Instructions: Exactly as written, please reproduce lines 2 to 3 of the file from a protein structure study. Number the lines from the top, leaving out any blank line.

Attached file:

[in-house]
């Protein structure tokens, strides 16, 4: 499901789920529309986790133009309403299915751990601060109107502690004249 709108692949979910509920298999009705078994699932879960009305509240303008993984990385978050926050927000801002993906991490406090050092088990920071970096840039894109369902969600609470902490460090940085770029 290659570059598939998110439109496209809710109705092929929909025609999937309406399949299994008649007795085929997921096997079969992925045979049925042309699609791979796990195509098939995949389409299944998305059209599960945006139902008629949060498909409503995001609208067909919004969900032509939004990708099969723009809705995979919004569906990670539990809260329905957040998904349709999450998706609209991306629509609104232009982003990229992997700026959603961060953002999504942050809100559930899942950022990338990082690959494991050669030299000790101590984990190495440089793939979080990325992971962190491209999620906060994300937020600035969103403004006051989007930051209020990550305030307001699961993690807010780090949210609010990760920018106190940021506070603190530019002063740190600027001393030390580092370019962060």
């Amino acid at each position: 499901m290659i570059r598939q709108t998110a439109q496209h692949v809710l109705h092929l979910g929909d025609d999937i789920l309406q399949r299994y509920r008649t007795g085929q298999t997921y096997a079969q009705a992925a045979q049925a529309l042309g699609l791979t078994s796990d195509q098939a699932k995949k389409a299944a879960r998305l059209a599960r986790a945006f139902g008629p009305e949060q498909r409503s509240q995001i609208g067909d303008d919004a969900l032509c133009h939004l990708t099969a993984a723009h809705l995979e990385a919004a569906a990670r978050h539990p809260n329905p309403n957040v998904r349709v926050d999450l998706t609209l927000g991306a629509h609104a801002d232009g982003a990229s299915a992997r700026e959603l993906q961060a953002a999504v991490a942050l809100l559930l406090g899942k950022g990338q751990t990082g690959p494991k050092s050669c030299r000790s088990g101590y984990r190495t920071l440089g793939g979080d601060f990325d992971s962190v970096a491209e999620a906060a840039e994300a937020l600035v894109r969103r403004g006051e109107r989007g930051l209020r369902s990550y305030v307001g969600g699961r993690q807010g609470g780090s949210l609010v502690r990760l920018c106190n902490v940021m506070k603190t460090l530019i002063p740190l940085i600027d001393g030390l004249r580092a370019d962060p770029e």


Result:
């Protein structure tokens, strides 16, 4: 499901789920529309986790133009309403299915751990601060109107502690004249 709108692949979910509920298999009705078994699932879960009305509240303008993984990385978050926050927000801002993906991490406090050092088990920071970096840039894109369902969600609470902490460090940085770029 290659570059598939998110439109496209809710109705092929929909025609999937309406399949299994008649007795085929997921096997079969992925045979049925042309699609791979796990195509098939995949389409299944998305059209599960945006139902008629949060498909409503995001609208067909919004969900032509939004990708099969723009809705995979919004569906990670539990809260329905957040998904349709999450998706609209991306629509609104232009982003990229992997700026959603961060953002999504942050809100559930899942950022990338990082690959494991050669030299000790101590984990190495440089793939979080990325992971962190491209999620906060994300937020600035969103403004006051989007930051209020990550305030307001699961993690807010780090949210609010990760920018106190940021506070603190530019002063740190600027001393030390580092370019962060």
């Amino acid at each position: 499901m290659i570059r598939q709108t998110a439109q496209h692949v809710l109705h092929l979910g929909d025609d999937i789920l309406q399949r299994y509920r008649t007795g085929q298999t997921y096997a079969q009705a992925a045979q049925a529309l042309g699609l791979t078994s796990d195509q098939a699932k995949k389409a299944a879960r998305l059209a599960r986790a945006f139902g008629p009305e949060q498909r409503s509240q995001i609208g067909d303008d919004a969900l032509c133009h939004l990708t099969a993984a723009h809705l995979e990385a919004a569906a990670r978050h539990p809260n329905p309403n957040v998904r349709v926050d999450l998706t609209l927000g991306a629509h609104a801002d232009g982003a990229s299915a992997r700026e959603l993906q961060a953002a999504v991490a942050l809100l559930l406090g899942k950022g990338q751990t990082g690959p494991k050092s050669c030299r000790s088990g101590y984990r190495t920071l440089g793939g979080d601060f990325d992971s962190v970096a491209e999620a906060a840039e994300a937020l600035v894109r969103r403004g006051e109107r989007g930051l209020r369902s990550y305030v307001g969600g699961r993690q807010g609470g780090s949210l609010v502690r990760l920018c106190n902490v940021m506070k603190t460090l530019i002063p740190l940085i600027d001393g030390l004249r580092a370019d962060p770029e």